IN TODAY'S COMPETITIVE MARKETPLACE, merchant retention is the number one topic on the minds of
many ISOs and acquirers - after all, everyone knows it is much cheaper to keep a customer than to bring on a new
one. However, most industry experts agree that ISOs and acquirers lose an average of 20% of their portfolio each
year due to attrition. In addition, ever-decreasing discount rates, processing fees and statement fees are reducing
margins and squeezing profits for credit and debit processing. While these traditional uses for POS terminals are
becoming commodities, new value-added services are starting to appear and are providing revenue generating
opportunities and increasing merchant retention rates.
There are many varieties of these new value-added applications including POS activation of prepaid
phone cards and other prepaid products, loyalty/gift card programs, terminal/ receipt-based advertising and many
others. These applications are most profitable when included as a secondary service in a terminal primarily used
for payment processing. The exciting news is that these applications can provide additional revenue opportunities
for everyone in the chain. "My experience is that unique software and additional services have always proven to add
value to your products and promote merchant retention." said George Norvell, Vice-President at Orion Payment
Systems. "Now, because of increasingly competitive market conditions, we need hooks such as value-added services
to help minimize merchant attrition and maximize revenue opportunities."
In some cases, such as ID verification software, these applications provide functionality at the
point-of-sale that requires no back-end service provider. ID verification is attractive to retail locations that
sell restricted products such as tobacco or alcohol. In such a location, a terminal that provides ID verification
services is clearly more attractive than a terminal that does not, enabling an easier sell and making the switch to
another provider much less attractive.
Gift cards and other types of prepaid cards are another good example of a value-added application.
Most major retailers now have some form of prepaid or gift card that can be used in their stores. In the past, gift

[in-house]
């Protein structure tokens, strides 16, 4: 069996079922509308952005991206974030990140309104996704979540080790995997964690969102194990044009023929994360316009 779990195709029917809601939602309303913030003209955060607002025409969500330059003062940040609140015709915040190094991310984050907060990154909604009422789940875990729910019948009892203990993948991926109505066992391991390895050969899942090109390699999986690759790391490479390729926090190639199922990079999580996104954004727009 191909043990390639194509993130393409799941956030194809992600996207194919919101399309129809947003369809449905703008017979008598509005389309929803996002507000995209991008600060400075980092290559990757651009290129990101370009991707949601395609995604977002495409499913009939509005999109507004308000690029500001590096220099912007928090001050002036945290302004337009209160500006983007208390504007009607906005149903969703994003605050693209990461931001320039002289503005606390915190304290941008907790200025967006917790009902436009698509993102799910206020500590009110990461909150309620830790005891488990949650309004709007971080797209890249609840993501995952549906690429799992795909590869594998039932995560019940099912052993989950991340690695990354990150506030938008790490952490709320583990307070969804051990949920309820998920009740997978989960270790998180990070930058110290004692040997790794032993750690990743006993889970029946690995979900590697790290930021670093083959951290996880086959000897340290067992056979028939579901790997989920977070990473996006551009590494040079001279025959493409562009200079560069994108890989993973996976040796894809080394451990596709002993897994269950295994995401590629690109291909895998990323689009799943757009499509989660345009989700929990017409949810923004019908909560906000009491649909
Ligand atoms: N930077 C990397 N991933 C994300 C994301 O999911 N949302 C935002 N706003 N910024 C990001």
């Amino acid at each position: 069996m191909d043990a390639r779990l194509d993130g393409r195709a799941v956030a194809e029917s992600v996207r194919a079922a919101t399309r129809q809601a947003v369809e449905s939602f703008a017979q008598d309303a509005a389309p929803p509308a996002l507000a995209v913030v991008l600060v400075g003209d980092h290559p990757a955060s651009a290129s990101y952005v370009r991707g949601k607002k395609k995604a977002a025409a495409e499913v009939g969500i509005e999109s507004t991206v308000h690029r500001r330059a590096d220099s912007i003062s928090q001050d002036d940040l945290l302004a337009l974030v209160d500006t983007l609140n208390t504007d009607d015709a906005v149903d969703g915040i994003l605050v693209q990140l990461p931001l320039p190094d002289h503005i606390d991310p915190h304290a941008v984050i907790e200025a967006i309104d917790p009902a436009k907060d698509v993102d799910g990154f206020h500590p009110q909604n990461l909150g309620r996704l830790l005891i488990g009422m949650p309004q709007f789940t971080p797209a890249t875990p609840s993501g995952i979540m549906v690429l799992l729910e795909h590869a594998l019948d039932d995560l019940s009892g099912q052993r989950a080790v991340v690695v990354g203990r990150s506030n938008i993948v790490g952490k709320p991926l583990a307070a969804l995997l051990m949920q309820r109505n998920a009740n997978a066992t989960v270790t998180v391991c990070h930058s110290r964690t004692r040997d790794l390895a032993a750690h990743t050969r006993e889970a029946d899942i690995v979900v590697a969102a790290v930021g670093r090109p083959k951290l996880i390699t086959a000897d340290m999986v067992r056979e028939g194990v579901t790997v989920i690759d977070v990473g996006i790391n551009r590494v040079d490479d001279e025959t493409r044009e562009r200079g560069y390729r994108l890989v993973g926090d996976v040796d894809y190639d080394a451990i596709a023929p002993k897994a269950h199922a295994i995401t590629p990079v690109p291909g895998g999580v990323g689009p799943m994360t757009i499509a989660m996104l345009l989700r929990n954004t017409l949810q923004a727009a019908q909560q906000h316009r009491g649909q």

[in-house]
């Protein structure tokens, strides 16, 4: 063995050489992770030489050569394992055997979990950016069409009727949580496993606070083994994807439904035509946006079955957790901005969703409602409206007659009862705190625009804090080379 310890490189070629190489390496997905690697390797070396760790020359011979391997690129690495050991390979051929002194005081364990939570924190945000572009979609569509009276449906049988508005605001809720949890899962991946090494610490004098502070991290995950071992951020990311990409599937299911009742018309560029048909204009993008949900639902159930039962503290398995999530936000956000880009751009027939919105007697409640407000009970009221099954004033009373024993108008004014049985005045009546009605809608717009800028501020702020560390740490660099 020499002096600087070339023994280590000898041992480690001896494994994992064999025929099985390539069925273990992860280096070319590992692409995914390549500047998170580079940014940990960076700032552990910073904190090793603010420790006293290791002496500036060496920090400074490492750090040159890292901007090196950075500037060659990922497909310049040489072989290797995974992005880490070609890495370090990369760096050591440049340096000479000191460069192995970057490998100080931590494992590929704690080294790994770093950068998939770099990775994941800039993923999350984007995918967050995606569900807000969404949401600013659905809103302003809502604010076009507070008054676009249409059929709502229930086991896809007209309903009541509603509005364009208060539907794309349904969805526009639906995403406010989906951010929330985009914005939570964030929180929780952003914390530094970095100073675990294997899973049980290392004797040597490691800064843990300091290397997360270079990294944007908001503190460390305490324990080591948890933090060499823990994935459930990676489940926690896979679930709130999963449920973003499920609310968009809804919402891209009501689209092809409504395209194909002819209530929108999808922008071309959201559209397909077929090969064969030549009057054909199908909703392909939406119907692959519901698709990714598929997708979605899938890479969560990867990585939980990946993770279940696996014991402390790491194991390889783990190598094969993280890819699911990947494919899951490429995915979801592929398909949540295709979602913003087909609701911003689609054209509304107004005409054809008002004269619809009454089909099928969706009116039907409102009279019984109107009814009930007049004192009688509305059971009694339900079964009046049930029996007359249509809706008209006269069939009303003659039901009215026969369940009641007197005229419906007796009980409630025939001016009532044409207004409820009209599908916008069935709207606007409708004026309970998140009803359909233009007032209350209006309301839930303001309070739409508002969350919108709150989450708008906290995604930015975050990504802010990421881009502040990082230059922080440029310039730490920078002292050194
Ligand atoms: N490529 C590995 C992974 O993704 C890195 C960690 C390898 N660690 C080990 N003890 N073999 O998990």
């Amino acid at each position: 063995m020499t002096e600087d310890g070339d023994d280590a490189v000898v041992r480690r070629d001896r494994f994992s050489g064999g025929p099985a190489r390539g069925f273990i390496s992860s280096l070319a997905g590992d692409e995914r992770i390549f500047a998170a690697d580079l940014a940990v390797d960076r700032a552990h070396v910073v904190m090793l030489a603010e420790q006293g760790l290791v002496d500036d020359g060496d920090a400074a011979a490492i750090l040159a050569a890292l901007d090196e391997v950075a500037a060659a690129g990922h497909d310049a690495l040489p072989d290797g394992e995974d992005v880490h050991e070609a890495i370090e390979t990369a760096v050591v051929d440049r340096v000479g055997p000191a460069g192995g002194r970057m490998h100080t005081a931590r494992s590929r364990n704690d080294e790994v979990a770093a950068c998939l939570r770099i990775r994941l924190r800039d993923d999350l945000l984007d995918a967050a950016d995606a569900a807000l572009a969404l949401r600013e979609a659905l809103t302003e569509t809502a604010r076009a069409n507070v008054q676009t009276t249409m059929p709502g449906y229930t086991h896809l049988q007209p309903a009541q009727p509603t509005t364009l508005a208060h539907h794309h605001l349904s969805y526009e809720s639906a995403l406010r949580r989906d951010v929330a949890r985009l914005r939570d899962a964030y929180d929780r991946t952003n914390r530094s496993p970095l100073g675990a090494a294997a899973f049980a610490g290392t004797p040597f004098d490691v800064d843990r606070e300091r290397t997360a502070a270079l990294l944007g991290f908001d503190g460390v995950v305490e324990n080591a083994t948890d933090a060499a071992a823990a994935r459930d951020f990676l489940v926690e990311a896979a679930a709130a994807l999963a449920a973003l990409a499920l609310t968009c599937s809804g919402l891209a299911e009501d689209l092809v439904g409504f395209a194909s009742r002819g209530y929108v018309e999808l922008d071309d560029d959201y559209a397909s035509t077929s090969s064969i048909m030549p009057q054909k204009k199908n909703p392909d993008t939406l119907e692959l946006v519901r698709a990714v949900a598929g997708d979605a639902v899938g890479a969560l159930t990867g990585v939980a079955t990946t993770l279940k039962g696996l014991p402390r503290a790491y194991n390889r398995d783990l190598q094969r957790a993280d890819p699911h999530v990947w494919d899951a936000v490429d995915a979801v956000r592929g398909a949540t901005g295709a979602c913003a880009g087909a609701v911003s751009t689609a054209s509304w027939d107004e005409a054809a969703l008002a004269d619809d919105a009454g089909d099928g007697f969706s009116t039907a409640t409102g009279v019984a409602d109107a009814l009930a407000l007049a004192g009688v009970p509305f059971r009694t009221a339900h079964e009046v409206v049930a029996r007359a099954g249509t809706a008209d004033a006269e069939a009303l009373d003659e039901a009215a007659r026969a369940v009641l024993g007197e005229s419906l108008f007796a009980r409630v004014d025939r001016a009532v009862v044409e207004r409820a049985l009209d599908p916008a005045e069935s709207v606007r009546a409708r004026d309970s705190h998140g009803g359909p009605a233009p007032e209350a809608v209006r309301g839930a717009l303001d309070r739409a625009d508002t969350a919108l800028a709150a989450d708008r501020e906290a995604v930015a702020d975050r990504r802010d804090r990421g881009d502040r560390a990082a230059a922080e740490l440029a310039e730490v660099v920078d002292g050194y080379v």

card programs were only available to large retail chains using integrated cash register systems. New programs enable
smaller merchants to take advantage of prepaid programs with little or no up-front investment. There are additional
residual opportunities for processing gift card transactions, and, once a merchant has put such a program in place,
staying with an existing provider becomes much more attractive than switching providers and either losing the gift
card program or having to convert customers to a new program.
Loyalty programs are quickly becoming available in every aspect of retailing. In addition to
dedicated loyalty service providers, many processors are also providing loyalty services as part of their offerings.
Merchants are excited about loyalty programs since they help increase customer retention at the retail level.
Loyalty provides many of the same retention benefits of other value-added applications.
Point-of-sale activation (POSA) is quickly becoming another important value-added application for
those merchants who sell prepaid products such as phonecards, prepaid wireless, prepaid Internet or even prepaid
flowers. POSA is a great candidate for integration with existing terminal applications, as the economics of POSA
often do not support a stand-alone terminal, but the activation aspect locks in a POSA program for a merchant.
With all of the benefits of these and other value-added applications, there are also challenges
in implementing the solutions. Often, the biggest challenge is integration of the software required for these
services into the point-of-sale terminal. Hardware manufacturers recognize the importance of these services and
are addressing value-added applications in their product lines.
Some manufacturers have developed a new product line that enables merchants to run multiple
software applications in a single terminal. Traditionally, only one software application could be run in a terminal
from any manufacturer. "Adding functionality was difficult at best and in many cases impossible," says Robbie
Lopez, Director of Applications Development at VeriFone. "Verix enables multiple applications, even from multiple
software providers or service providers, to reside in a single terminal using true application separation at the
hardware and software level, allowing ISOs and acquirers to generate additional revenue through value added
Other manufacturers have taken a different approach to value-added applications. Says Kathy
Crumley, VP of VAR Relations for Hypercom, "Our ePic services converge the physical and virtual worlds transforming
POS terminals into information delivery and program access platforms that give transaction-based service providers
an unprecedented opportunity to build revenues and streamline their operations, as well as offer valued-added
services for their merchant and the consumer."
In addition to these new platforms, others use an open approach towards third-party software
providers by providing unprecedented support for third party developers putting together applications using their
Value-added applications are providing new ways to generate revenue and retain merchants. New
hardware from terminal manufacturers enables flexible and cost-effective creation and deployment of these
applications. ISOs and acquirers must begin using value-added services to differentiate their products and
services to remain competitive and continue to grow their portfolios.